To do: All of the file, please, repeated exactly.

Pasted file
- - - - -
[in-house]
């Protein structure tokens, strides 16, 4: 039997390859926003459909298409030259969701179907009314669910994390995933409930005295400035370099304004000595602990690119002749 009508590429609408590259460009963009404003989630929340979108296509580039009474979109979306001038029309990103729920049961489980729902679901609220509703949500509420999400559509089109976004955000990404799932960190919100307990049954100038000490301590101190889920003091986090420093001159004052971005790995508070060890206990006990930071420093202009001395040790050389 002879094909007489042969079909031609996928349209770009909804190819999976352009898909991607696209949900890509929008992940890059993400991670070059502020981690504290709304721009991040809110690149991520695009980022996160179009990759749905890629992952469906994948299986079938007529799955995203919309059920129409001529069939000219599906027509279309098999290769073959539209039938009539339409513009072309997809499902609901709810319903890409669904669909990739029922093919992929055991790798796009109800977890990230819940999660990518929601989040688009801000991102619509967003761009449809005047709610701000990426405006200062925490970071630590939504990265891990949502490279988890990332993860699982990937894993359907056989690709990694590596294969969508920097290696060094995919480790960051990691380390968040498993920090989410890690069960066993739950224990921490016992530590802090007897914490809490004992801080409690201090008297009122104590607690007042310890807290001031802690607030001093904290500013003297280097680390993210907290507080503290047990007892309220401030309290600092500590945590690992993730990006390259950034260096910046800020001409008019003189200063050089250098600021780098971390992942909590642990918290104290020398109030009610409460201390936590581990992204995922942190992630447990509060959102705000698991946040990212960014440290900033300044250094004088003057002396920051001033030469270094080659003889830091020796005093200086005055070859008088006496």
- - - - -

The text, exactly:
[in-house]
């Protein structure tokens, strides 16, 4: 039997390859926003459909298409030259969701179907009314669910994390995933409930005295400035370099304004000595602990690119002749 009508590429609408590259460009963009404003989630929340979108296509580039009474979109979306001038029309990103729920049961489980729902679901609220509703949500509420999400559509089109976004955000990404799932960190919100307990049954100038000490301590101190889920003091986090420093001159004052971005790995508070060890206990006990930071420093202009001395040790050389 002879094909007489042969079909031609996928349209770009909804190819999976352009898909991607696209949900890509929008992940890059993400991670070059502020981690504290709304721009991040809110690149991520695009980022996160179009990759749905890629992952469906994948299986079938007529799955995203919309059920129409001529069939000219599906027509279309098999290769073959539209039938009539339409513009072309997809499902609901709810319903890409669904669909990739029922093919992929055991790798796009109800977890990230819940999660990518929601989040688009801000991102619509967003761009449809005047709610701000990426405006200062925490970071630590939504990265891990949502490279988890990332993860699982990937894993359907056989690709990694590596294969969508920097290696060094995919480790960051990691380390968040498993920090989410890690069960066993739950224990921490016992530590802090007897914490809490004992801080409690201090008297009122104590607690007042310890807290001031802690607030001093904290500013003297280097680390993210907290507080503290047990007892309220401030309290600092500590945590690992993730990006390259950034260096910046800020001409008019003189200063050089250098600021780098971390992942909590642990918290104290020398109030009610409460201390936590581990992204995922942190992630447990509060959102705000698991946040990212960014440290900033300044250094004088003057002396920051001033030469270094080659003889830091020796005093200086005055070859008088006496």